Open Access Version (available 01.08.2021)
Optical optimization of bifacial solar power plants
Bifacial solar modules, which are installed as a solar fence. Picture: K. Jäger / HZB.
Photovoltaic (PV) systems consisting of bifacial solar modules can generate a significantly higher annual energy yield than systems using conventional monofacial PV modules, because bifacial solar modules not only utilize light impinging onto their front, but also illumination onto their rear side.
Bifacial solar cells allow to increase the output power of PV systems at low additional costs and are hence on the march to dominate the PV market soon. In our department we work on optical optimization of bifacial solar panels and hence on decreasing the levelized cost of electricity (LCOE) further. To achieve this we combine advanced optical simulation models with global solar irradiance data using modern computational optimization algorithms.
- Jäger, K.; Tillmann, P.; Katz, E.A.; Becker, C.: Perovskite/Silicon Tandem Solar Cells: Effect of Luminescent Coupling and Bifaciality. Solar RRL early view (2021) doi:10.1002/solr.202000628
Tillmann, P.; Jäger, K.; Becker, C.: Minimising the levelised cost of electricity for bifacial solar panel arrays using Bayesian optimisation. Sustainable Energy & Fuels 4 (2020), p. 254-264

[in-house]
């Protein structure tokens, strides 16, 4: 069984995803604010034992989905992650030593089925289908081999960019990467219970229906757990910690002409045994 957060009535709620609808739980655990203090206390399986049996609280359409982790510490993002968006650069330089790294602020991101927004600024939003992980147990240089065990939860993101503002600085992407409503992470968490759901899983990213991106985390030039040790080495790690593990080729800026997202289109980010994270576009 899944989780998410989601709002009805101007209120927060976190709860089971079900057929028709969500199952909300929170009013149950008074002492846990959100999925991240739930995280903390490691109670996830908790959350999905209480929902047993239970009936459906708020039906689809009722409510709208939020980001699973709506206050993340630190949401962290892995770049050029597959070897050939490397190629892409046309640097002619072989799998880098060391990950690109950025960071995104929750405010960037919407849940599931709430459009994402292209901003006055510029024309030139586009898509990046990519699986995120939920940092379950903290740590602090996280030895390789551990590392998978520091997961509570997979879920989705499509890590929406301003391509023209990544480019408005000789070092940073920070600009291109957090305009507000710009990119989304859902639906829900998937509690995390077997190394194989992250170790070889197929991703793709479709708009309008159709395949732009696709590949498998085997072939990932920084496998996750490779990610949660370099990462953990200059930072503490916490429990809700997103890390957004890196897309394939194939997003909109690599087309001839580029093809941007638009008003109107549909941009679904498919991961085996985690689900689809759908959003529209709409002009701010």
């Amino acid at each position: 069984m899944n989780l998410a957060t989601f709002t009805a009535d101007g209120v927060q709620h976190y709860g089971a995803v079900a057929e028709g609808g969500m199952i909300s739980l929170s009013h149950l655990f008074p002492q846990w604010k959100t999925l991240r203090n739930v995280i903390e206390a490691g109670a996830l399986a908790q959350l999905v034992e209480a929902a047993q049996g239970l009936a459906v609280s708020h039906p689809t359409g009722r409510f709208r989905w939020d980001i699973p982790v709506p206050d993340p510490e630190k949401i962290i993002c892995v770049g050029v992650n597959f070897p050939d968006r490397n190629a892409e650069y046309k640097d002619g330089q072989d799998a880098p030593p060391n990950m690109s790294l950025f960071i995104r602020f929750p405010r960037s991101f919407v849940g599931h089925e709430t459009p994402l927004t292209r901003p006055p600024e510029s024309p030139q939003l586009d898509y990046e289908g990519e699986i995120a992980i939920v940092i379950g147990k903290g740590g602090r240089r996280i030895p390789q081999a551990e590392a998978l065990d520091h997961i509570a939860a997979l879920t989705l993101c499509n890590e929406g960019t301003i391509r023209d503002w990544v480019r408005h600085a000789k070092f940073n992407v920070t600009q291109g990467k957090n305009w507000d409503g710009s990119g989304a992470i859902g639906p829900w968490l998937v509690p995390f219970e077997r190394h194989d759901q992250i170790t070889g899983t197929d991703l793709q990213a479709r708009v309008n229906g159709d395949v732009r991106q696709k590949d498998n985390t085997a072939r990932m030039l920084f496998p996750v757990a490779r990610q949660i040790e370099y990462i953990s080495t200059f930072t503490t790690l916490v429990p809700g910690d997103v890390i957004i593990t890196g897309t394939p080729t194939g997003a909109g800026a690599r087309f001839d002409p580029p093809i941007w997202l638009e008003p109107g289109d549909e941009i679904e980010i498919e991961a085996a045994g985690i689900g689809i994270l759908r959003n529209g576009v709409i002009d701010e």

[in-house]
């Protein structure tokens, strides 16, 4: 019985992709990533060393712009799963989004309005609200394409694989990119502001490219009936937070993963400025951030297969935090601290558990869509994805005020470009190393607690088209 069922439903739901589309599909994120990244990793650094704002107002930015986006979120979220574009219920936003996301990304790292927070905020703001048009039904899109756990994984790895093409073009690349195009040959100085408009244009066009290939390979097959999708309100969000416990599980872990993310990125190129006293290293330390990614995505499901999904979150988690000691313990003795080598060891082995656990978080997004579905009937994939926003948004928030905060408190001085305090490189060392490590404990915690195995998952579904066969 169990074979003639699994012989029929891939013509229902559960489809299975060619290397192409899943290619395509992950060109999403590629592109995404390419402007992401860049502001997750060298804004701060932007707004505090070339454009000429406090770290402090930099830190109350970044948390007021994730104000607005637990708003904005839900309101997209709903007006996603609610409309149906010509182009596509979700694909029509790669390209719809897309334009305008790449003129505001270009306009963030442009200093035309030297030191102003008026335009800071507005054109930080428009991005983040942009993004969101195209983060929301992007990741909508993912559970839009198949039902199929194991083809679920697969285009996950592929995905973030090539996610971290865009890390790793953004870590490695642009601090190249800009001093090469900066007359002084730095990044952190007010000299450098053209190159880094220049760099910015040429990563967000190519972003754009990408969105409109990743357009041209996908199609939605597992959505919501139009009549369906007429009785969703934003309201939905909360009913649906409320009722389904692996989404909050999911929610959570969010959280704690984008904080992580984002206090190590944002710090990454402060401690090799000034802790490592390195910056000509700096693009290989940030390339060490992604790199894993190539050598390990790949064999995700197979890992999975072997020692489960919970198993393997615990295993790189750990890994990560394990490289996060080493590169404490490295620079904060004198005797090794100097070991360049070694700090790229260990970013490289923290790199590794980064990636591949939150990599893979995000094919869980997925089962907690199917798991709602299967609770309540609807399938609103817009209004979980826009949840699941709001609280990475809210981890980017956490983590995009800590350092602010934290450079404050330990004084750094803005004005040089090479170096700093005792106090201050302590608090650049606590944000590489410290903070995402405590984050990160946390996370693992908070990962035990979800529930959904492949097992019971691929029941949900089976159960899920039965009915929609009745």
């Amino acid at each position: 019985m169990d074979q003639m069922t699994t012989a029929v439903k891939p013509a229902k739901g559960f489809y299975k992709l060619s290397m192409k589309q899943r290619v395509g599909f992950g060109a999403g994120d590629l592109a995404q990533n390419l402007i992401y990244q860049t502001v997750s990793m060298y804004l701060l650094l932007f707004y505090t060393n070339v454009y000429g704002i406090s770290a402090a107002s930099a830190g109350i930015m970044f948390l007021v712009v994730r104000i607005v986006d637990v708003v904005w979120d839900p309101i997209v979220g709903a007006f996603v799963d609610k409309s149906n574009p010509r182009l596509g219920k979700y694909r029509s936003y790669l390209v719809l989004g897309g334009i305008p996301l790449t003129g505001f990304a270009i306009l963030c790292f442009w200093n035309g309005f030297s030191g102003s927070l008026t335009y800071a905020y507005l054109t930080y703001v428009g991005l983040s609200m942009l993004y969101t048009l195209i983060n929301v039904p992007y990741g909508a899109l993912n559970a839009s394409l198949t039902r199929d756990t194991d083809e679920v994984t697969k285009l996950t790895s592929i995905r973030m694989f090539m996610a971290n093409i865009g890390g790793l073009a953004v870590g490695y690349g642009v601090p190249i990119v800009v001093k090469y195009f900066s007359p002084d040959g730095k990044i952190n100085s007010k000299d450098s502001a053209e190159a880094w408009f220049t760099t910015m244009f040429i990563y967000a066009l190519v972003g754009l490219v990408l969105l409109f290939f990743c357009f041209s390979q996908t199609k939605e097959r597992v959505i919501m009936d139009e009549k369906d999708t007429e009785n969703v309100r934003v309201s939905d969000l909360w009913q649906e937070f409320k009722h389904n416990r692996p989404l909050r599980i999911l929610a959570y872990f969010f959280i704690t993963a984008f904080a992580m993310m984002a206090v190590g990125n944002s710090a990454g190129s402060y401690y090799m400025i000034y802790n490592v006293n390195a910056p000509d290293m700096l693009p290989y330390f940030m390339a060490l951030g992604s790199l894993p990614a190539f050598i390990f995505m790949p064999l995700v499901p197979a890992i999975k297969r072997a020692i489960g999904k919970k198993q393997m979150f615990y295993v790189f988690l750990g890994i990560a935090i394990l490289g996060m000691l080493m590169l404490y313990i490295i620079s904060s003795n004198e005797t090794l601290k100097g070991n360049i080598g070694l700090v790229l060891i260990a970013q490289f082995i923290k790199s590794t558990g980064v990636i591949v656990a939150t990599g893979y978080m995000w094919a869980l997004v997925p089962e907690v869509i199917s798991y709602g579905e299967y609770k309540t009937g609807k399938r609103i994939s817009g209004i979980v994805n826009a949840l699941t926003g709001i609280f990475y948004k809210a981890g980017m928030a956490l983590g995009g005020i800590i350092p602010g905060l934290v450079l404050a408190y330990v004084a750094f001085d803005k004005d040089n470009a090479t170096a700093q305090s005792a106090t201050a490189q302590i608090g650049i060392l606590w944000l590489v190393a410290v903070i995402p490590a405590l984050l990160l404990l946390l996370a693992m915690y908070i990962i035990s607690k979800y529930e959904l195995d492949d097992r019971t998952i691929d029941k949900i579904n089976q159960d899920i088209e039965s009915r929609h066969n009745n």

Photon up-conversion and optical sensing
Full-3D volume renderings of an electric field mode around a photonic crystal. A closer view indicates a random distribution of quantum dots (bright small spheres), emitting white light with an intensity proportional to the field energy density at their specific positions. Picture: C. Barth / HZB [Communications Physics 1, 58 (2018)]
Photon up-conversion enables harnessing parts of the solar spectrum in the near infrared wavelength regime, which are typically not utilizable by conventional silicon solar cells. Such spectral conversion processes, however, require a large excitation power densities that can hardly be achieved at 1 Sun illumination conditions.
Photonic nanostructures provide extremely strong near-field enhancement rendering photon up-conversion at low intensity conditions possible. In the Department optics for Solar Energy we aim to increase the light yield of emitters by engineering the local density of photonic states close to the surface or inside the photonic nanostructure. This effect can be utilized for numerous applications based on photonic up- and down-conversion, such as solar energy and optical sensing.
- Würth, C.; Manley, P.; Voigt, R.; Ahiboz, D.; Becker, C.; Resch-Genger, U.: Metasurface enhanced sensitized photon upconversion: towards highly efficient low power upconversion applications and nano-scale E-field sensors. Nano Letters 20 (2020), p. 6682–6689. doi:10.1021/acs.nanolett.0c02548
- Barth, C.; Becker, C.: Machine learning classification for field distributions of photonic modes. Communications Physics 1 (2018), p. 58/1-11 doi:10.1038/s42005-018-0060-1